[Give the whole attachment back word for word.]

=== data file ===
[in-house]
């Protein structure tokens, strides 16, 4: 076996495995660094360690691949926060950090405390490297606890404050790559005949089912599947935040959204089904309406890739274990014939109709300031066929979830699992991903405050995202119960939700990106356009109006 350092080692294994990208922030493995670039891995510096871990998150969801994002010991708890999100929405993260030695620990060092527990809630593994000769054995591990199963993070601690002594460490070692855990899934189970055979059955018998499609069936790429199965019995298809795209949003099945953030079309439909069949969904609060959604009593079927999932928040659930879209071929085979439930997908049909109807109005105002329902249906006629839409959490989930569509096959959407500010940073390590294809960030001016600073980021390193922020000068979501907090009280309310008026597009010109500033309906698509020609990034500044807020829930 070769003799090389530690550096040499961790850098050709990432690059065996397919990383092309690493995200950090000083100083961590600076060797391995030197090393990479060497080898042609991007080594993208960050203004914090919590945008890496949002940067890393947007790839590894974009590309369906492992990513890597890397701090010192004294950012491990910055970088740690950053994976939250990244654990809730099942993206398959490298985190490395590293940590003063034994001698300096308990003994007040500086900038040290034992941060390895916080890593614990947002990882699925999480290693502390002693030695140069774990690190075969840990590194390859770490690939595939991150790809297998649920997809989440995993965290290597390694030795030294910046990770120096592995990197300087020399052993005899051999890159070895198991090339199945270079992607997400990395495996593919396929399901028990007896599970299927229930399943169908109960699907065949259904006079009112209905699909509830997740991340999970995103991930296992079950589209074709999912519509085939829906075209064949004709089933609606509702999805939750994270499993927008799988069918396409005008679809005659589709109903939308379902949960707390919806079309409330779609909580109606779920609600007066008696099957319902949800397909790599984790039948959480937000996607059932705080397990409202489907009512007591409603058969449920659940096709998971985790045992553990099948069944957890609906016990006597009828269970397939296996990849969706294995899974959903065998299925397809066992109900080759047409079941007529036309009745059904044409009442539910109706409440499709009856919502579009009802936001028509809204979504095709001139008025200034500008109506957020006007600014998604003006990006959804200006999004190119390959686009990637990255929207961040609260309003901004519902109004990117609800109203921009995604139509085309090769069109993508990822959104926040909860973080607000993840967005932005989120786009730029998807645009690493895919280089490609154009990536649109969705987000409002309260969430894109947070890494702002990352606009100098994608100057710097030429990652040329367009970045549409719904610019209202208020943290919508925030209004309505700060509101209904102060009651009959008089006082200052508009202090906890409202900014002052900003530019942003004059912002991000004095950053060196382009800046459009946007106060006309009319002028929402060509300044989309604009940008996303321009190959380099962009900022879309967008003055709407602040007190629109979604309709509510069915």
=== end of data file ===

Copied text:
[in-house]
């Protein structure tokens, strides 16, 4: 076996495995660094360690691949926060950090405390490297606890404050790559005949089912599947935040959204089904309406890739274990014939109709300031066929979830699992991903405050995202119960939700990106356009109006 350092080692294994990208922030493995670039891995510096871990998150969801994002010991708890999100929405993260030695620990060092527990809630593994000769054995591990199963993070601690002594460490070692855990899934189970055979059955018998499609069936790429199965019995298809795209949003099945953030079309439909069949969904609060959604009593079927999932928040659930879209071929085979439930997908049909109807109005105002329902249906006629839409959490989930569509096959959407500010940073390590294809960030001016600073980021390193922020000068979501907090009280309310008026597009010109500033309906698509020609990034500044807020829930 070769003799090389530690550096040499961790850098050709990432690059065996397919990383092309690493995200950090000083100083961590600076060797391995030197090393990479060497080898042609991007080594993208960050203004914090919590945008890496949002940067890393947007790839590894974009590309369906492992990513890597890397701090010192004294950012491990910055970088740690950053994976939250990244654990809730099942993206398959490298985190490395590293940590003063034994001698300096308990003994007040500086900038040290034992941060390895916080890593614990947002990882699925999480290693502390002693030695140069774990690190075969840990590194390859770490690939595939991150790809297998649920997809989440995993965290290597390694030795030294910046990770120096592995990197300087020399052993005899051999890159070895198991090339199945270079992607997400990395495996593919396929399901028990007896599970299927229930399943169908109960699907065949259904006079009112209905699909509830997740991340999970995103991930296992079950589209074709999912519509085939829906075209064949004709089933609606509702999805939750994270499993927008799988069918396409005008679809005659589709109903939308379902949960707390919806079309409330779609909580109606779920609600007066008696099957319902949800397909790599984790039948959480937000996607059932705080397990409202489907009512007591409603058969449920659940096709998971985790045992553990099948069944957890609906016990006597009828269970397939296996990849969706294995899974959903065998299925397809066992109900080759047409079941007529036309009745059904044409009442539910109706409440499709009856919502579009009802936001028509809204979504095709001139008025200034500008109506957020006007600014998604003006990006959804200006999004190119390959686009990637990255929207961040609260309003901004519902109004990117609800109203921009995604139509085309090769069109993508990822959104926040909860973080607000993840967005932005989120786009730029998807645009690493895919280089490609154009990536649109969705987000409002309260969430894109947070890494702002990352606009100098994608100057710097030429990652040329367009970045549409719904610019209202208020943290919508925030209004309505700060509101209904102060009651009959008089006082200052508009202090906890409202900014002052900003530019942003004059912002991000004095950053060196382009800046459009946007106060006309009319002028929402060509300044989309604009940008996303321009190959380099962009900022879309967008003055709407602040007190629109979604309709509510069915």